04. Confluence of the Jialing and Yangtze Rivers in Chongqing, China.
Jialing River on the right stretches 119 kilometers. In the city of Chongqing it falls into Yangtze River. The clean water of Jialing River meets the brownish yellow water of Yangtze River. The Yangtze becomes more powerful after it absorbs the water of Jialing as it continues its path, passing through the Three Gorges and stretching thousands of miles.
05. Confluence of the Rio Negro and the Rio Solimoes near Manaus, Brazil.
The Meeting of Waters is the confluence between the Rio Negro, a river with dark (almost black coloured) water, and the sandy-coloured Amazon River or Rio Solimões, as it is known the upper section of the Amazon in Brazil. For 6 km (3.7 mi) the river’s waters run side by side without mixing. It is one of the main tourist attractions of Manaus, Brazil.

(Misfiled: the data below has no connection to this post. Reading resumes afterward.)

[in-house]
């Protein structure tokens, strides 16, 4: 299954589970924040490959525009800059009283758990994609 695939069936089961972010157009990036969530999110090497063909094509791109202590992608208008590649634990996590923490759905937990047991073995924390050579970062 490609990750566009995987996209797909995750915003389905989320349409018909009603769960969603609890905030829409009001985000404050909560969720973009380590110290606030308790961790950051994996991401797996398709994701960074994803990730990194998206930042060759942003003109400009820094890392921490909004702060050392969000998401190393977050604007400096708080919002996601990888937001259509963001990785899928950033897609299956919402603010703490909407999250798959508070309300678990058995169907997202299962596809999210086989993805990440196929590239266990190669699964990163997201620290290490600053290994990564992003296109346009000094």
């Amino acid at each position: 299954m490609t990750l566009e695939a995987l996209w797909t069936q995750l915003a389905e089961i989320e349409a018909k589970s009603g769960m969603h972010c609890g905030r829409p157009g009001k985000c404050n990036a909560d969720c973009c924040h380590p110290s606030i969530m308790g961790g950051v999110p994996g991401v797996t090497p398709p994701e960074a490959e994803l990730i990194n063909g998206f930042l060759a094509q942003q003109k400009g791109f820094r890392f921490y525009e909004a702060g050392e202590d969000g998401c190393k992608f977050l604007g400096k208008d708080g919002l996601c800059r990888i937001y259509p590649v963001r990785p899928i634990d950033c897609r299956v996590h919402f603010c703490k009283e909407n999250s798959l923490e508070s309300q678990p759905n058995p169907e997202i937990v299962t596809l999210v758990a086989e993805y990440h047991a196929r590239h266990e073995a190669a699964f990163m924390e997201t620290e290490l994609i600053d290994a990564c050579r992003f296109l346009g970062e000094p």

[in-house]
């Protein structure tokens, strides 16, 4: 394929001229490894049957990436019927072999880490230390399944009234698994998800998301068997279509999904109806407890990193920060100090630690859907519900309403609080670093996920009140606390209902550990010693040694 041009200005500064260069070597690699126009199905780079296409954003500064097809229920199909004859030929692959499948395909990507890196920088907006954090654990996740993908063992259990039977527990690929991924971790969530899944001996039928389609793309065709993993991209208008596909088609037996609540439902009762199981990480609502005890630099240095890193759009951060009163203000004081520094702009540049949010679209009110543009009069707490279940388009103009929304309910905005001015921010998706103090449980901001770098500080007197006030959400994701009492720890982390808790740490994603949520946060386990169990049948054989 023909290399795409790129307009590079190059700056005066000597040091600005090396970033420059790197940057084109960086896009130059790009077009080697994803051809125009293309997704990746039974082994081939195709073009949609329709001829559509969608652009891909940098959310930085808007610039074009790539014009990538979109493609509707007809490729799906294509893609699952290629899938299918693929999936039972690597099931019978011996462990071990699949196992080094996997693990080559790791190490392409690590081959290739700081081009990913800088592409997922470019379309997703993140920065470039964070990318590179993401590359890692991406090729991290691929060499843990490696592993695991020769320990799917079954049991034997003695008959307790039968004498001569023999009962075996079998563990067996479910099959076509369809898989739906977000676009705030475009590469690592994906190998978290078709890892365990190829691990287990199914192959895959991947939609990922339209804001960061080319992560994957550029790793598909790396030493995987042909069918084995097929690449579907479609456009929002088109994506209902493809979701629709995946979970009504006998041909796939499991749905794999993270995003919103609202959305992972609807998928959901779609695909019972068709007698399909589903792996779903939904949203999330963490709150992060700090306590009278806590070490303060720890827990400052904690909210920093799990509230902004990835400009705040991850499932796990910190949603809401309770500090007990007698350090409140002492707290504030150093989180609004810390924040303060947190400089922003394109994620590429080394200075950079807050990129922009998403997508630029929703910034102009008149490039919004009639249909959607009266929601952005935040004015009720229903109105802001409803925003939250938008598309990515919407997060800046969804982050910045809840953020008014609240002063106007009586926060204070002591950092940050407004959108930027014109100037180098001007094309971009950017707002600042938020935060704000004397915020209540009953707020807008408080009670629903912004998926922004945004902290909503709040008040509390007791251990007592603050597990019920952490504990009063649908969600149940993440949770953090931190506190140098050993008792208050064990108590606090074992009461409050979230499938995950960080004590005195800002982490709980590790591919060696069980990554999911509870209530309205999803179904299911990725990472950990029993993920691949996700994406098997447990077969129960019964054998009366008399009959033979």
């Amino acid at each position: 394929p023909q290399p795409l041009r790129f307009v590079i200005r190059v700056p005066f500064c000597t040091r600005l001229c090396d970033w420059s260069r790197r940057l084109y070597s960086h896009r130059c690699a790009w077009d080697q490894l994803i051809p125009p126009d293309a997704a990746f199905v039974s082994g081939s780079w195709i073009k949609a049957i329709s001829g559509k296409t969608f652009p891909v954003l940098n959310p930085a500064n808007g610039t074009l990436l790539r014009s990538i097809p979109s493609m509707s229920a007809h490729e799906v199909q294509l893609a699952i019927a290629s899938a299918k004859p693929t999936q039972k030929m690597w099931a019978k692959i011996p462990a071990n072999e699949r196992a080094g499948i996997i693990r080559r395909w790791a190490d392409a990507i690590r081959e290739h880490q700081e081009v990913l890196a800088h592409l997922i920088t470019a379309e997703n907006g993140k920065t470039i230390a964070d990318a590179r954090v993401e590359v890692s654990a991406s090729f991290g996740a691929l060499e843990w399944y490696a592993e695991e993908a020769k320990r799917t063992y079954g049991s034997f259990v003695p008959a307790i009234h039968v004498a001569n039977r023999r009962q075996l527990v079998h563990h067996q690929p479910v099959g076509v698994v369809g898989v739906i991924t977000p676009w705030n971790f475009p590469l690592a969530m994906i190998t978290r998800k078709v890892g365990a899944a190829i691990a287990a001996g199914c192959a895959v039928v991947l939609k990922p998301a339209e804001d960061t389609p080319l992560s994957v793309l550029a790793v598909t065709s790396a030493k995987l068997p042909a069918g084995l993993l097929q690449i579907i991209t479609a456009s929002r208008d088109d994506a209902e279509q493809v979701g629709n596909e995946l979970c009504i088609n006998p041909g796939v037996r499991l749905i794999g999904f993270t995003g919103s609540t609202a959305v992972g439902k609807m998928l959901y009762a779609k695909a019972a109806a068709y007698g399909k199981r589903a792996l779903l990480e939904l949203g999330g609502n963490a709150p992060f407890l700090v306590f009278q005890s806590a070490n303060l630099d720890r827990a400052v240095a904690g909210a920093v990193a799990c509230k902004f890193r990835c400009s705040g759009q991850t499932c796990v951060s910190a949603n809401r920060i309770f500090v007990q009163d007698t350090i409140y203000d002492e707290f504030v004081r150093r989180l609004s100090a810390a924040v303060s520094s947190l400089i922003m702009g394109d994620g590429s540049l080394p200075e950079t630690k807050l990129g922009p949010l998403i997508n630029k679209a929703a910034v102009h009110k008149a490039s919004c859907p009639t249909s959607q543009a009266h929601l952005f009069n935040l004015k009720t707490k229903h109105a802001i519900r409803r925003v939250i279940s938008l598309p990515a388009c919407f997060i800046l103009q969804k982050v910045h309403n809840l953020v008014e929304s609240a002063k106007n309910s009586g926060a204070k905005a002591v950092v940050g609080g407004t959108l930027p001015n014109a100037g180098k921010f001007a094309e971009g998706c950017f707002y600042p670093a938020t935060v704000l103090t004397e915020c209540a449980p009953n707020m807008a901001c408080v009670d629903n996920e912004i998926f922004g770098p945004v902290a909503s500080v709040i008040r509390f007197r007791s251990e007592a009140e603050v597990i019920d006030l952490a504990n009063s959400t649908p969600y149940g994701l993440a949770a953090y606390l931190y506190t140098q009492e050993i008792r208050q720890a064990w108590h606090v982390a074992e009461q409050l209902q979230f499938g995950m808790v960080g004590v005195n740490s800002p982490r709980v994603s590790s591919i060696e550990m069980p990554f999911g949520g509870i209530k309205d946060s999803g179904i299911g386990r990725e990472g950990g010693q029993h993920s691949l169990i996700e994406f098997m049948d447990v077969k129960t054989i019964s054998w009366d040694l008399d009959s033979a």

This phenomenon is due to the differences in temperature, speed and water density of the two rivers. The Rio Negro flows at near 2 km per hour at a temperature of 28°C, while the Rio Solimões flows between 4 to 6 km per hour a temperature of 22°C. Via Link
06. Confluence of the Green and Colorado Rivers in Canyonlands National Park, Utah, USA.
The Green River is a very long stream forming in the Wind River Range of the Rocky Mountains in Bridger Teton National Forest of Sublette County, Wyoming. It winds its way south into Utah, turning east into Colorado and finally back south down into Utah where it terminates at the confluence of the Colorado River in Canyonlands National Park in San Juan County. Via Link